Bubba Watson: Sometimes hard to trust but this has been one of his favorite venues over the years. At such a cheap price though I think he offers a little more upside than Phil Mickelson (who I also like). With eight straight made-cuts and two runner-up finishes at this event I think he’s actually the must-play golfer this week given his insanely low price and the upside he possesses. The good news is with everyone focused elsewhere his ownership might not get super high.
Others: Phil Mickelson, Ryan Moore, Brendan Steele
Louis Oosthuizen ($6,900): This is one of the stranger pricing outliers of the week for sure. Oosthuzien is still a top 30 player in the world and even though he’s playing this event for the first time ever you can’t ignore him at this price-point. He’s made eleven straight cuts world-wide and, even coming off a so-so week in California, he shouldn’t be ignored here. There’s a lot of strong plays around his price-point so you could find a reason not to play him I guess but the consistency alone and the fact he’s simply a better overall player than most of the players priced around him makes him one of my favorite values this week. He’ll likely be a popular play.
Roberto Castro ($6,900): Castro didn’t end up with a high finish at Torrey Pines but he did lead the field in greens in regulation hit last week. He’s now made 19 out of his last 20 cuts on tour and also already has two top-twenty finishes at this venue to his name. Even in a week with a ton of great value plays at all levels he sticks out to me as a great high floor play with plenty of upside.
Robert Streb ($6,800): With so many great players on tour it’s easy to forget how a good a player Streb is/has been. Much like Castro, when Streb’s tee to green game is on he hits plenty of greens and shouldn’t have issues with the long par 4’s here this week either. Even coming off a couple good starts I doubt he’ll be highly-owned and will likely make a good tournament play. Finished tenth here two years ago as well.
Others: Lucas Glover
High-upside GPP Pivot Picks
Emiliano Grillo ($7,600): Grillo’s off to a bit of a slow start in 2017 but he’s a player you shouldn’t forget about. He’s coming off a strong week of play as he ranked 12th in SG: tee to green and 8th in GIR percentage at the Farmers. He makes for a strong pivot this week off of players like Matt Kuchar, Tony Finau and Kevin Na who are all in his price range and will be very popular.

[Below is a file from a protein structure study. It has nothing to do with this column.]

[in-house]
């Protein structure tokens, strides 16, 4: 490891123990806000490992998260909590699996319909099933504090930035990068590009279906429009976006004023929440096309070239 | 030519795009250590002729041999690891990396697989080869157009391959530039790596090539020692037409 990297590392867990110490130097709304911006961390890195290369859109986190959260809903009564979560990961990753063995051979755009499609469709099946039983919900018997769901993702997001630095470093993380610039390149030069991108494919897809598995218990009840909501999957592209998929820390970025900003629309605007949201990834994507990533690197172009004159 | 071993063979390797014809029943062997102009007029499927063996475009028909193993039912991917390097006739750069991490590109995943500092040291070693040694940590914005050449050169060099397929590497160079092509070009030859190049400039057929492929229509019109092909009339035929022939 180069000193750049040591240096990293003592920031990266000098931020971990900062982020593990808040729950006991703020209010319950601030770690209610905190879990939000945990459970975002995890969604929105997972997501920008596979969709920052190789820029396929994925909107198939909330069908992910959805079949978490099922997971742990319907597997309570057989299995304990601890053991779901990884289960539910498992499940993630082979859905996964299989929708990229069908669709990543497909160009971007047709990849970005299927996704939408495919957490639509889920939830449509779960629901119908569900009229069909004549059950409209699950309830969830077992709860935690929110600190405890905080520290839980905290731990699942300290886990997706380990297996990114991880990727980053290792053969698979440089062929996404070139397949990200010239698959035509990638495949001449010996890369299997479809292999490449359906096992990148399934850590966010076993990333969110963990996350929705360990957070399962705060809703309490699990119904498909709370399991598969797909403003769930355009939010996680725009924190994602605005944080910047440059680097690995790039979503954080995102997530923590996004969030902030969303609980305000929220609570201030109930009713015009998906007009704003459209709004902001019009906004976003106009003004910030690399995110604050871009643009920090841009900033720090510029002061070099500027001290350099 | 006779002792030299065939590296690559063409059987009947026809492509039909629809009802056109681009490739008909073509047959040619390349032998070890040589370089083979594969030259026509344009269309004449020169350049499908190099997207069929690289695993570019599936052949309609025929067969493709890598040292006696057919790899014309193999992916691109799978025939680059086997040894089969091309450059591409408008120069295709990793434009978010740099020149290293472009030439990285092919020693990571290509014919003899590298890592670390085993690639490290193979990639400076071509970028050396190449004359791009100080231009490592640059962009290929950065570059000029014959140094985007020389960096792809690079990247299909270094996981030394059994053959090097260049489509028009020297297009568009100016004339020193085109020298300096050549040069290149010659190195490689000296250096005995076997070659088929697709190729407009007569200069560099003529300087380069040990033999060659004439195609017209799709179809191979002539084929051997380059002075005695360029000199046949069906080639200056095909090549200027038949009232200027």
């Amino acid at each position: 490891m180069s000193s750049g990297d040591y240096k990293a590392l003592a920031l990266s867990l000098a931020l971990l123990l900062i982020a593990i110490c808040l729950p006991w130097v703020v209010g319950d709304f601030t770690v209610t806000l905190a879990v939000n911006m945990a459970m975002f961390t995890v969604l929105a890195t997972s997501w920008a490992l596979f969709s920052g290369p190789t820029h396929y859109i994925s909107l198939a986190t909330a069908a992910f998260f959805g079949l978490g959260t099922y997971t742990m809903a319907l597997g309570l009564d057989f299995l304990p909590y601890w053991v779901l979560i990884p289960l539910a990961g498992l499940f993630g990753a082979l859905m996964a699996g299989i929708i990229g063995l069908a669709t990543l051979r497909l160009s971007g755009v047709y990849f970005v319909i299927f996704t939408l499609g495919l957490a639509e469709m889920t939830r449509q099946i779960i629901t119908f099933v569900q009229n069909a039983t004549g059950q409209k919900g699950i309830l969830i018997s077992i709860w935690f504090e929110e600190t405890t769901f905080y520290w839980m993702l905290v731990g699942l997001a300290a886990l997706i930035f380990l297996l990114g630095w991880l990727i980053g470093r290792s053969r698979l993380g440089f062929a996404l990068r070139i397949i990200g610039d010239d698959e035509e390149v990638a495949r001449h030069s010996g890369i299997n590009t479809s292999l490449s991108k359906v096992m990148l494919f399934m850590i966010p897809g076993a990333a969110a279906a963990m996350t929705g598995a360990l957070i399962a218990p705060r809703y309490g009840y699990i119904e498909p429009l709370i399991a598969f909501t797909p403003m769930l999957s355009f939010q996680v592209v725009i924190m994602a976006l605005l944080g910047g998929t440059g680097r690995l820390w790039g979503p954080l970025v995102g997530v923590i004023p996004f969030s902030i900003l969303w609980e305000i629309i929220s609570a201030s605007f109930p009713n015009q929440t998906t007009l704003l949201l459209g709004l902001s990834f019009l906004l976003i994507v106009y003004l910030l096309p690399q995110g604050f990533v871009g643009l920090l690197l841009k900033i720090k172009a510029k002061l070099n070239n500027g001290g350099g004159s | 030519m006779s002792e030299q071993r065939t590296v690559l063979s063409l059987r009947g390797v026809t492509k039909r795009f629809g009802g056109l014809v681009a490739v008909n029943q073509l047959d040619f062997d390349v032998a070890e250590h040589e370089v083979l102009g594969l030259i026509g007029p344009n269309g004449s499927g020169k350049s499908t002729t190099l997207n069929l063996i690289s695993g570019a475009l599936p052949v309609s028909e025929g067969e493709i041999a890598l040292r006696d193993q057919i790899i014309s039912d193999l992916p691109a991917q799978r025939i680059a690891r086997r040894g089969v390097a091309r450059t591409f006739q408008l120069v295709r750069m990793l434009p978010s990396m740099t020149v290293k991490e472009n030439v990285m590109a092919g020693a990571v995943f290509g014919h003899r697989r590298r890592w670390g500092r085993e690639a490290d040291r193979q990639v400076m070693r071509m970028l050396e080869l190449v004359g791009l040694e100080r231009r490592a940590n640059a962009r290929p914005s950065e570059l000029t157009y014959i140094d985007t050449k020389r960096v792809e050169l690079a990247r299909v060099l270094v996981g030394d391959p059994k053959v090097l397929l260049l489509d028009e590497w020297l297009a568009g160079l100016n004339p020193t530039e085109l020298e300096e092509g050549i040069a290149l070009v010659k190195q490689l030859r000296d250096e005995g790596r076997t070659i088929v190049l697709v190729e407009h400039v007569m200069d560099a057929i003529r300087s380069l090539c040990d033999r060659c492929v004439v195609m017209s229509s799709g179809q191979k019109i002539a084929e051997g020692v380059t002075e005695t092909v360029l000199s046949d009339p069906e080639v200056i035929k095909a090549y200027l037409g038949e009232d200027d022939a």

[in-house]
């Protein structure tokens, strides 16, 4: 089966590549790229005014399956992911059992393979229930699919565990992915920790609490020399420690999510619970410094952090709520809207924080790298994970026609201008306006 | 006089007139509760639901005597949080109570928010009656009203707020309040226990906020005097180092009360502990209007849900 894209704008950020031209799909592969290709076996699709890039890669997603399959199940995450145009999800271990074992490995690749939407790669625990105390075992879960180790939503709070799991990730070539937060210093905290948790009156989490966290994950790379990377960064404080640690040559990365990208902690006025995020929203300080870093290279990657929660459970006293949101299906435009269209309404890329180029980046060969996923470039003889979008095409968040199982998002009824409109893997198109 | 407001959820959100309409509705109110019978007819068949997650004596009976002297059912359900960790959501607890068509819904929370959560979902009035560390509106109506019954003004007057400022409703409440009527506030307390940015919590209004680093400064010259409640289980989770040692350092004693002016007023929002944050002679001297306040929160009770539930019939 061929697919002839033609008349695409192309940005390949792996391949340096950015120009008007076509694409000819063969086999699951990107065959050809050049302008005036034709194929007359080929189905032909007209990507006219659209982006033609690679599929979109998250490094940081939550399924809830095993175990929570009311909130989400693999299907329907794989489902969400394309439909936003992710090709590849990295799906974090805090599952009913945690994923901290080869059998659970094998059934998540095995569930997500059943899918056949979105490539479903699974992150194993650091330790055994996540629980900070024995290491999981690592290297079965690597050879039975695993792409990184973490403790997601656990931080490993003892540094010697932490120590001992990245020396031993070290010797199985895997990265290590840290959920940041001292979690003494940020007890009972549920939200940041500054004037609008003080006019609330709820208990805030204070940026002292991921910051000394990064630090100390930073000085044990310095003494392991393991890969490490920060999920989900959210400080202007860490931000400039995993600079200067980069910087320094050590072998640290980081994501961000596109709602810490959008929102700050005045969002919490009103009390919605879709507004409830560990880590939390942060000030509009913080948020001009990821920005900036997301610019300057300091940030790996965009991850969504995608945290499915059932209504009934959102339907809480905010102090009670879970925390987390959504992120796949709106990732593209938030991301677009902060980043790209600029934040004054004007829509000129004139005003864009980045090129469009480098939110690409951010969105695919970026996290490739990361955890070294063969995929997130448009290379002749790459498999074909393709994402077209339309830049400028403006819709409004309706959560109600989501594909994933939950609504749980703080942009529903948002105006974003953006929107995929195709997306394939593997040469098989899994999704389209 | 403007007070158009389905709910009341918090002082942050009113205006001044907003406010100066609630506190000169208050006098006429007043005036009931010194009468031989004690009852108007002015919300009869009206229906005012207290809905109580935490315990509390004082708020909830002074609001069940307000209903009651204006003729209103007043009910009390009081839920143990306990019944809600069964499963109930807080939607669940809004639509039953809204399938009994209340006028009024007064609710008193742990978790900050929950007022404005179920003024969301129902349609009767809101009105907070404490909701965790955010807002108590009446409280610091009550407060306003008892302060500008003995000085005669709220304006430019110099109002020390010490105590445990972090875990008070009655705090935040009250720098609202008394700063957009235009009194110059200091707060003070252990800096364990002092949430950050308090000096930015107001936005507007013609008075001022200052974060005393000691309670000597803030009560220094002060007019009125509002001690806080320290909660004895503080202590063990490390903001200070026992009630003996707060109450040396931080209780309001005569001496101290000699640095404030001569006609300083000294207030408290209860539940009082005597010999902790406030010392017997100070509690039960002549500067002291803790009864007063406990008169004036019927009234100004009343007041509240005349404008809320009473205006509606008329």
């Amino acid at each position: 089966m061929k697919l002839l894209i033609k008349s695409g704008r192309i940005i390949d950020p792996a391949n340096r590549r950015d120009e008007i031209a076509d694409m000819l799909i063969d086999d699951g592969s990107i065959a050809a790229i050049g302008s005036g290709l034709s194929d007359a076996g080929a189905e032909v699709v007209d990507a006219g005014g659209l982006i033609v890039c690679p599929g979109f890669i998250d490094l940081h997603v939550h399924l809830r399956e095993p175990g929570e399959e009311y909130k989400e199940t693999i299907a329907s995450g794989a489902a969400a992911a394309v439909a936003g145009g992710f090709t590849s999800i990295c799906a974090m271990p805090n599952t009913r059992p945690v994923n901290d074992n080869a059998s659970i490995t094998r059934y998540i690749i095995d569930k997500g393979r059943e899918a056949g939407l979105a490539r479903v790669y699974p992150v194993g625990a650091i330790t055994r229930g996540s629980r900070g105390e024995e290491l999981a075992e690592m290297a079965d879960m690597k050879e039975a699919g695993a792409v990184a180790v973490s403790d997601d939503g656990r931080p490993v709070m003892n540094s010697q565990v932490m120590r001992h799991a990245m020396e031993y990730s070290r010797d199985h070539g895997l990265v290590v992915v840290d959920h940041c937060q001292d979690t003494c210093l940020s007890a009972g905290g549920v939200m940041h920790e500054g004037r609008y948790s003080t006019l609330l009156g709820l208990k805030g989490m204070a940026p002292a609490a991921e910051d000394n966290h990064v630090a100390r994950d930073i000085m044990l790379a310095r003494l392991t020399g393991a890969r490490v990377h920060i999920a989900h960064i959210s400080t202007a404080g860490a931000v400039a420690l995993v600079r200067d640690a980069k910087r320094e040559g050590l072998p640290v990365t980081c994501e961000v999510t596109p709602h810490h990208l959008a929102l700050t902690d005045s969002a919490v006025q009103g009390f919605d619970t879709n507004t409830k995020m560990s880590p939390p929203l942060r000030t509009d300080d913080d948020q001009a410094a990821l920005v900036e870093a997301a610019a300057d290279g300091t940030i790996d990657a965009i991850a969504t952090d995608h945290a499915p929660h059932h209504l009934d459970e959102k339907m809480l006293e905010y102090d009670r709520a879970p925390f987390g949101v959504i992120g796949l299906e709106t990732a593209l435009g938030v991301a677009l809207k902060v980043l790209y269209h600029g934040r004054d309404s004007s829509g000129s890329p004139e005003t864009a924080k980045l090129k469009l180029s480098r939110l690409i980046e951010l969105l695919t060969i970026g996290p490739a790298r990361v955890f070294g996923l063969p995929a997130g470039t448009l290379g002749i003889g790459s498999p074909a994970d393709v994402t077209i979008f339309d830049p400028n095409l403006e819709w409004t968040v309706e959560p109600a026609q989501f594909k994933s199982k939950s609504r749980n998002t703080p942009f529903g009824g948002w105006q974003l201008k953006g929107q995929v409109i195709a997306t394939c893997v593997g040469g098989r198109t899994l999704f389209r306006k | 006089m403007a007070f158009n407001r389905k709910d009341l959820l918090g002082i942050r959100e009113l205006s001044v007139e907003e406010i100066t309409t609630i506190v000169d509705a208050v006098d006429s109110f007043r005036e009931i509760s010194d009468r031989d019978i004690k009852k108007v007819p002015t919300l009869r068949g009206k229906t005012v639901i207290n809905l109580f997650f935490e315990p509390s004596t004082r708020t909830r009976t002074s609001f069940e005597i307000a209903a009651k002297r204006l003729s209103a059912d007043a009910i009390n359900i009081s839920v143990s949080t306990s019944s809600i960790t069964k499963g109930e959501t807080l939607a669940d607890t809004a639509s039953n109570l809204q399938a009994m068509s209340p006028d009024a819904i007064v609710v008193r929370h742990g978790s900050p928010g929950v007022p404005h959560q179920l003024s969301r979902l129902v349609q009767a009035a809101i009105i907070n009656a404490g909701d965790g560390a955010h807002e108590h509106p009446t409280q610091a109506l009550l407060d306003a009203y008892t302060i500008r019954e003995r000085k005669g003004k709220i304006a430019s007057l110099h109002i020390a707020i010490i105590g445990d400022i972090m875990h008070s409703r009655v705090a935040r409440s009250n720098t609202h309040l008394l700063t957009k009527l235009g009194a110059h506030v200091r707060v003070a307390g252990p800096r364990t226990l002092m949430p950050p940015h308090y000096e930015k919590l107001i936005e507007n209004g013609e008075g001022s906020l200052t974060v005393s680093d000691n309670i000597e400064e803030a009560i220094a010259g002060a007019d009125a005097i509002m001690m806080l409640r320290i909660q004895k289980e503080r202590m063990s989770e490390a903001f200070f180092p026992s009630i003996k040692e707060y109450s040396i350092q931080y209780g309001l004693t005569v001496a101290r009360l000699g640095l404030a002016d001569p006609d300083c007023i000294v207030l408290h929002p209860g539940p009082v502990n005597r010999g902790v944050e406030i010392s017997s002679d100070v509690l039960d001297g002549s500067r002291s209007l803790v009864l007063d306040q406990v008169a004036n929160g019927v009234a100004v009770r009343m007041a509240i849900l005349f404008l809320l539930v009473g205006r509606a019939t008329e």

Byeong-Hun An ($7,100): An’s a player that can and likely will go overlooked in this field. He started his season a couple weeks ago with a nice finish in Abu Dhabi, a tournament he had a shot at winning until the back nine on Sunday. He should find the confines of TPC Scottsdale more akin to the track there. An ranked 13th last season in Greens in Reg on the Euro Tour and fits the mold of many of the players who have had success here the past few seasons.
Geoff Ogilvy ($6,900): Ogilvy is definitely something of a wildcard play, but is assured to bring you low ownership at his price point. He’s quietly put together a few nice weeks to start 2017 and tee to green has actually been one of the best players in the field his last few times out (last week not withstanding). Ogilvy has played well at TPC Scottsdale over his career, with the faster greens and desert style track being more akin to his liking. I really like the fact he made the cut here the past three years because his level of play recently has been much improved than what we’ve seen from him over the past couple of seasons.
Other: Ryo Ishikawa
Players to Consider (in no order):
– Jordan Spieth, John Rahm, Brendan Steele, Bubba Watson, Phil Mickelson, Roberto Castro, Louis Oosthuizen, Robert Streb, Lucas Glover, Ryan Moore
– Emiliano Grillo, Ben An, Geoff Ogilvy, Ryo Ishikawa, Keegan Bradley, Steve Stricker, Jamie Lovemark, Kyle Stanley, Bud Cauley